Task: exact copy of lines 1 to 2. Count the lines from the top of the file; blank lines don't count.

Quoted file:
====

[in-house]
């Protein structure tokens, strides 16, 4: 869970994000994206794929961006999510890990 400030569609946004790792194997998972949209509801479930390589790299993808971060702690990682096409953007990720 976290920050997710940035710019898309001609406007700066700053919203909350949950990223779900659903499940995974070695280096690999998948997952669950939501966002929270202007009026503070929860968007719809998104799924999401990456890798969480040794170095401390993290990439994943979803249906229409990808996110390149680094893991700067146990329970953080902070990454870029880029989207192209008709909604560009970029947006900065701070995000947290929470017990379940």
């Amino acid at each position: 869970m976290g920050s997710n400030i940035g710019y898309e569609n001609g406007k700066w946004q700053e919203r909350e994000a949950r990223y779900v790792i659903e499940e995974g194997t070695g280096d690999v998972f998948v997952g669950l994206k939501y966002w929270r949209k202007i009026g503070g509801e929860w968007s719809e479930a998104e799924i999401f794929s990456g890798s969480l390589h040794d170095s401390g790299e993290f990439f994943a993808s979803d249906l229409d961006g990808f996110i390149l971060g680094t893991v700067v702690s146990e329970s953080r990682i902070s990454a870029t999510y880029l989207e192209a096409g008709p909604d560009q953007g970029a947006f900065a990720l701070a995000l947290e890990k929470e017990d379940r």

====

[in-house]
């Protein structure tokens, strides 16, 4: 869970994000994206794929961006999510890990 400030569609946004790792194997998972949209509801479930390589790299993808971060702690990682096409953007990720 976290920050997710940035710019898309001609406007700066700053919203909350949950990223779900659903499940995974070695280096690999998948997952669950939501966002929270202007009026503070929860968007719809998104799924999401990456890798969480040794170095401390993290990439994943979803249906229409990808996110390149680094893991700067146990329970953080902070990454870029880029989207192209008709909604560009970029947006900065701070995000947290929470017990379940």